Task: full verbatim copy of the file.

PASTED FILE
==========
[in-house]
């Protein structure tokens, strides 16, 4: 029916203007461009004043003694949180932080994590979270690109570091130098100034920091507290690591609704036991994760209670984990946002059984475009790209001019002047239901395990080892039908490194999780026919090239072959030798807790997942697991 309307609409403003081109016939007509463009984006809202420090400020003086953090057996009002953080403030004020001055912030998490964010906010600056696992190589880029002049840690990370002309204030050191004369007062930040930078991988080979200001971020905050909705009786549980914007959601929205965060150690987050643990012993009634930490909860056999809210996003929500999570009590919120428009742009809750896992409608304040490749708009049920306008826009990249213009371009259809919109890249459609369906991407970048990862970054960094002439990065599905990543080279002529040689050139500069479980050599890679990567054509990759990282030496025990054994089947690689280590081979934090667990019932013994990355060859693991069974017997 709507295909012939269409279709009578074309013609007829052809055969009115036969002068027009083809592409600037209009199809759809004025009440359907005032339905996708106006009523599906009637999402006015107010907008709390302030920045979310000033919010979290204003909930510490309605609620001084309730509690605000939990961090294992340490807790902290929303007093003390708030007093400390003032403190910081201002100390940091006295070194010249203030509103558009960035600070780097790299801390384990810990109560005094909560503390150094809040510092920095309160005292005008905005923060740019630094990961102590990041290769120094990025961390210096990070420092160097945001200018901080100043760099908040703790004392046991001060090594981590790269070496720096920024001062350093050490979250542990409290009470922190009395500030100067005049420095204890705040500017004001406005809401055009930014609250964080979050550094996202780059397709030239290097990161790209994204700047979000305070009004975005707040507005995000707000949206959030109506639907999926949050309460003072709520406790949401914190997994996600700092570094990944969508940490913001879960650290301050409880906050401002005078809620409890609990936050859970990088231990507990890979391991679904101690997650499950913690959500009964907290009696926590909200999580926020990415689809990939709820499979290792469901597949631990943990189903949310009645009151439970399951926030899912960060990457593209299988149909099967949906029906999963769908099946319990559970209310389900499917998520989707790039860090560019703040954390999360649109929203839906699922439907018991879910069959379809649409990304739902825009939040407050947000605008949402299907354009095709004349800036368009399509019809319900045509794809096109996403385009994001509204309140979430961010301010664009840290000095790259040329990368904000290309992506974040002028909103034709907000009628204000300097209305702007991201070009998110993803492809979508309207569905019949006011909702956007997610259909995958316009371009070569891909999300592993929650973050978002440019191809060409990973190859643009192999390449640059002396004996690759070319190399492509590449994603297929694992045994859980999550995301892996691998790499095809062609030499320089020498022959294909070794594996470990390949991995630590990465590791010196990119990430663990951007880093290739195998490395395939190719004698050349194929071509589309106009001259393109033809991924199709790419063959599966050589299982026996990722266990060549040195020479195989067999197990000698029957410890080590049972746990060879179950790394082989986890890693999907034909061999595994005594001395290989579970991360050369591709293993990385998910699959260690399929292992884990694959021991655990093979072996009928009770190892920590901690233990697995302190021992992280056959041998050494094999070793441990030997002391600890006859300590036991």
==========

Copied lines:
[in-house]
């Protein structure tokens, strides 16, 4: 029916203007461009004043003694949180932080994590979270690109570091130098100034920091507290690591609704036991994760209670984990946002059984475009790209001019002047239901395990080892039908490194999780026919090239072959030798807790997942697991 309307609409403003081109016939007509463009984006809202420090400020003086953090057996009002953080403030004020001055912030998490964010906010600056696992190589880029002049840690990370002309204030050191004369007062930040930078991988080979200001971020905050909705009786549980914007959601929205965060150690987050643990012993009634930490909860056999809210996003929500999570009590919120428009742009809750896992409608304040490749708009049920306008826009990249213009371009259809919109890249459609369906991407970048990862970054960094002439990065599905990543080279002529040689050139500069479980050599890679990567054509990759990282030496025990054994089947690689280590081979934090667990019932013994990355060859693991069974017997 709507295909012939269409279709009578074309013609007829052809055969009115036969002068027009083809592409600037209009199809759809004025009440359907005032339905996708106006009523599906009637999402006015107010907008709390302030920045979310000033919010979290204003909930510490309605609620001084309730509690605000939990961090294992340490807790902290929303007093003390708030007093400390003032403190910081201002100390940091006295070194010249203030509103558009960035600070780097790299801390384990810990109560005094909560503390150094809040510092920095309160005292005008905005923060740019630094990961102590990041290769120094990025961390210096990070420092160097945001200018901080100043760099908040703790004392046991001060090594981590790269070496720096920024001062350093050490979250542990409290009470922190009395500030100067005049420095204890705040500017004001406005809401055009930014609250964080979050550094996202780059397709030239290097990161790209994204700047979000305070009004975005707040507005995000707000949206959030109506639907999926949050309460003072709520406790949401914190997994996600700092570094990944969508940490913001879960650290301050409880906050401002005078809620409890609990936050859970990088231990507990890979391991679904101690997650499950913690959500009964907290009696926590909200999580926020990415689809990939709820499979290792469901597949631990943990189903949310009645009151439970399951926030899912960060990457593209299988149909099967949906029906999963769908099946319990559970209310389900499917998520989707790039860090560019703040954390999360649109929203839906699922439907018991879910069959379809649409990304739902825009939040407050947000605008949402299907354009095709004349800036368009399509019809319900045509794809096109996403385009994001509204309140979430961010301010664009840290000095790259040329990368904000290309992506974040002028909103034709907000009628204000300097209305702007991201070009998110993803492809979508309207569905019949006011909702956007997610259909995958316009371009070569891909999300592993929650973050978002440019191809060409990973190859643009192999390449640059002396004996690759070319190399492509590449994603297929694992045994859980999550995301892996691998790499095809062609030499320089020498022959294909070794594996470990390949991995630590990465590791010196990119990430663990951007880093290739195998490395395939190719004698050349194929071509589309106009001259393109033809991924199709790419063959599966050589299982026996990722266990060549040195020479195989067999197990000698029957410890080590049972746990060879179950790394082989986890890693999907034909061999595994005594001395290989579970991360050369591709293993990385998910699959260690399929292992884990694959021991655990093979072996009928009770190892920590901690233990697995302190021992992280056959041998050494094999070793441990030997002391600890006859300590036991």